By Rachel from Rachel's Ruminations www.rachelsruminations.com
When I heard about a museum dedicated to Rosie the Riveter, I had to see it.
Who was Rosie the Riveter?
The name “Rosie the Riveter,” according to Wikipedia, was first used in a 1942 hit song, praising an assembly line worker helping in the war effort. The popular image of Rosie the Riveter stems from a World War II propaganda ad, used to recruit women to work in factories to support the war effort. The model was Rose Will Monroe, who worked as a riveter at a factory in Michigan.
I’ve always loved Rosie the Riveter’s image, both in the original poster and in the Norman Rockwell version of her that appeared on the cover of the Saturday Evening Post. She is strong, confident, curvaceous and capable. She is alone, not dependent on a man, and exudes self-sufficiency and pride. Rosie the Riveter exudes self-sufficiency and pride. Read about the Rosie the Riveter Museum here!
Read the full article here
By Marsha Mather-Thrift
Posted to Marin Independent Journal:
Who could “bring home the bacon and fry it up too?” Rosie the Riveter — that’s who!
Although many people know the wartime “Rosie” image, as well as the fact that women took on demanding non-traditional jobs, the multi-faceted role that women played during World War II is often forgotten.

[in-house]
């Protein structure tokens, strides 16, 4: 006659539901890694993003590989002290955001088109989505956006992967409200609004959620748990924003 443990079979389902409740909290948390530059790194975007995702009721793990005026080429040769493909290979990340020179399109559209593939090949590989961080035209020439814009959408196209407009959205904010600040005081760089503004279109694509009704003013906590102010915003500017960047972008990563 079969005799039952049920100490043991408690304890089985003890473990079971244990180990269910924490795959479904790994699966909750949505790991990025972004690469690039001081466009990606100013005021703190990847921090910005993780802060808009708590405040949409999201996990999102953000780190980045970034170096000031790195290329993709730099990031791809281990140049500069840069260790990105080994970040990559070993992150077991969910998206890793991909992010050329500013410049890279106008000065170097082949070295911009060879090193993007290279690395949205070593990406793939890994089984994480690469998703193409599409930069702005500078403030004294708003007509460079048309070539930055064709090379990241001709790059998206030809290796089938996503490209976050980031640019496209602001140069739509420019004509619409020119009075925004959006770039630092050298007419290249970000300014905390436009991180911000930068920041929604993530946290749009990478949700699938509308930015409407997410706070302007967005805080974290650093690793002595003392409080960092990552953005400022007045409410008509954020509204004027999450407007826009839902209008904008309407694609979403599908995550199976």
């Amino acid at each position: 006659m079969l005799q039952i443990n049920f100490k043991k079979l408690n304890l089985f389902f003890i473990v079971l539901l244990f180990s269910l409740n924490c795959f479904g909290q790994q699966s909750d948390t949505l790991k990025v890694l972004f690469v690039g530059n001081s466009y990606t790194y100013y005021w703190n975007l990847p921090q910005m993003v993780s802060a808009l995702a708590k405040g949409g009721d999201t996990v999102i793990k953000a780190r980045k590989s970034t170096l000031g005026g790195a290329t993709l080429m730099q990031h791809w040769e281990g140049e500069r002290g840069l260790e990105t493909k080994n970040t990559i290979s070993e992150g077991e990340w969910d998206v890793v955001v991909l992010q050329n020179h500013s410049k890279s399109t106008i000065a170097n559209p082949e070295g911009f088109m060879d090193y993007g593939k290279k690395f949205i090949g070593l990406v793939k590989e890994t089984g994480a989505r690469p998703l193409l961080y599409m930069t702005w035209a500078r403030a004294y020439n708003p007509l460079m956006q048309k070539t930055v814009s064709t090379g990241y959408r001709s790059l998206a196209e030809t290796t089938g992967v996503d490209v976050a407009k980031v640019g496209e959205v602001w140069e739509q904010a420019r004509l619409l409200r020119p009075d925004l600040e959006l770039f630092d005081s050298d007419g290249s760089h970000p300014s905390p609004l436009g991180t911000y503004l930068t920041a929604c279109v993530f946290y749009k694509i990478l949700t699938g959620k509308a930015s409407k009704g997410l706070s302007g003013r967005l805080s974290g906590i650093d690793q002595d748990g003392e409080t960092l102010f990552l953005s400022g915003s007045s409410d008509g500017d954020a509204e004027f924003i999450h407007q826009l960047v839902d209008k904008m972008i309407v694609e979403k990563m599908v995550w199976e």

Media Advisory and Photo Opportunity
March 15, 2018
Rosie the Riveter Trust
CONTACT: Marsha Mather-Thrift, Executive Director, 415-497-4236
FEBRUARY 16, 2018
Betty Reid Soskin’s lectures at Richmond’s Rosie the Riveter Museum have garnered her national attention, including a visit with President Obama in 2015. Soskin’s talks reflect on the oft-overlooked African-American wartime experience and how opportunities for black women have changed throughout her lifetime. Now the 96-year-old has written a memoir, “Sign My Name to Freedom,” documenting her history as a political activist, musician and entrepreneur. A longtime resident of the East Bay, Soskin illustrates how the Bay Area laid the groundwork for the national civil rights movement.
RICHMOND — During World War II, Sue Gaiser Graham worked on Boeing B-17 Flying Fortress bombers, aircraft that helped the Allies win the war. Soon, her work coveralls will go on display at Richmond’s Rosie the Riveter Park, donated by her son and daughter-in-law.
On Saturday, January 27th at 10:30am, Karen Korematsu, Founder and Executive Director of the Fred T. Korematsu Institute, will commemorate her father’s life as a civil rights activist. Join us to view the two-time Emmy Award winning short documentary, Of Civil Wrongs and Rights: The Fred Korematsu Story and revisit the injustices faced by Japanese Americans during World War II. The event will honor the legacy of Fred Korematsu, and discuss the importance of American civil liberties and our constitutional rights.
Our unique Every Kid in a Park curriculum illuminates the history of working people by encouraging kids from all backgrounds to be proud of American contributions, and to understand the importance of working together to overcome great odds. In 2018 we will bring more than 2,000 local fourth-graders to the Visitor Education Center through a fund we are building to provide bus transportation for children from under-served classrooms. On their visit kids will also enjoy outdoor activity on a healthy one-mile hike down the Bay Trail to visit the Rosie the Riveter Memorial. Every child who participates takes home a one-year pass to enjoy all national parks with their families for free!